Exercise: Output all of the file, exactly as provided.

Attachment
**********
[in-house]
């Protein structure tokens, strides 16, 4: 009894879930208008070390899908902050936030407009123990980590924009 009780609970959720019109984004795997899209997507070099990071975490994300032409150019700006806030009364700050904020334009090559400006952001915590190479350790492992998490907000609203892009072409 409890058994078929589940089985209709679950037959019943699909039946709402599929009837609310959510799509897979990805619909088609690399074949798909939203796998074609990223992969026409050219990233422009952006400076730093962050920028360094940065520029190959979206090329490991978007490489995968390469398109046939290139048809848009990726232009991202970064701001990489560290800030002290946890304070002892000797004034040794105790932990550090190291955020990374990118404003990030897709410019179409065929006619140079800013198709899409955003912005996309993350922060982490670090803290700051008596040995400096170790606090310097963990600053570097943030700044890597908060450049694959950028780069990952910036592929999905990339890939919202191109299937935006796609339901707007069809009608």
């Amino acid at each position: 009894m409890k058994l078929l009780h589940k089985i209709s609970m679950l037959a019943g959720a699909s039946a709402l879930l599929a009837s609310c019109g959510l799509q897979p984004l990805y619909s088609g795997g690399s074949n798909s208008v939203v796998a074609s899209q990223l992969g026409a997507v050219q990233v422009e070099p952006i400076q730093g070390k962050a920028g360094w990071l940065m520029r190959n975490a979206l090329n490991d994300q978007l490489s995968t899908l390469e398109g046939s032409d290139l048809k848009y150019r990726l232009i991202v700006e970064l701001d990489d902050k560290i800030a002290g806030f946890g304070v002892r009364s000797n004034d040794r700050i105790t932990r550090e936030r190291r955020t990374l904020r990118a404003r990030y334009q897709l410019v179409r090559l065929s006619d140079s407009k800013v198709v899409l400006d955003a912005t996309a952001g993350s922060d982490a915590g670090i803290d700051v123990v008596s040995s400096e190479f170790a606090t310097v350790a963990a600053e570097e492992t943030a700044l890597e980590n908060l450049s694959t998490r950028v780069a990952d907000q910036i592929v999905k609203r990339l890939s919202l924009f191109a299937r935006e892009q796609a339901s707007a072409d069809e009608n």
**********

[in-house]
């Protein structure tokens, strides 16, 4: 009894879930208008070390899908902050936030407009123990980590924009 009780609970959720019109984004795997899209997507070099990071975490994300032409150019700006806030009364700050904020334009090559400006952001915590190479350790492992998490907000609203892009072409 409890058994078929589940089985209709679950037959019943699909039946709402599929009837609310959510799509897979990805619909088609690399074949798909939203796998074609990223992969026409050219990233422009952006400076730093962050920028360094940065520029190959979206090329490991978007490489995968390469398109046939290139048809848009990726232009991202970064701001990489560290800030002290946890304070002892000797004034040794105790932990550090190291955020990374990118404003990030897709410019179409065929006619140079800013198709899409955003912005996309993350922060982490670090803290700051008596040995400096170790606090310097963990600053570097943030700044890597908060450049694959950028780069990952910036592929999905990339890939919202191109299937935006796609339901707007069809009608």
């Amino acid at each position: 009894m409890k058994l078929l009780h589940k089985i209709s609970m679950l037959a019943g959720a699909s039946a709402l879930l599929a009837s609310c019109g959510l799509q897979p984004l990805y619909s088609g795997g690399s074949n798909s208008v939203v796998a074609s899209q990223l992969g026409a997507v050219q990233v422009e070099p952006i400076q730093g070390k962050a920028g360094w990071l940065m520029r190959n975490a979206l090329n490991d994300q978007l490489s995968t899908l390469e398109g046939s032409d290139l048809k848009y150019r990726l232009i991202v700006e970064l701001d990489d902050k560290i800030a002290g806030f946890g304070v002892r009364s000797n004034d040794r700050i105790t932990r550090e936030r190291r955020t990374l904020r990118a404003r990030y334009q897709l410019v179409r090559l065929s006619d140079s407009k800013v198709v899409l400006d955003a912005t996309a952001g993350s922060d982490a915590g670090i803290d700051v123990v008596s040995s400096e190479f170790a606090t310097v350790a963990a600053e570097e492992t943030a700044l890597e980590n908060l450049s694959t998490r950028v780069a990952d907000q910036i592929v999905k609203r990339l890939s919202l924009f191109a299937r935006e892009q796609a339901s707007a072409d069809e009608n």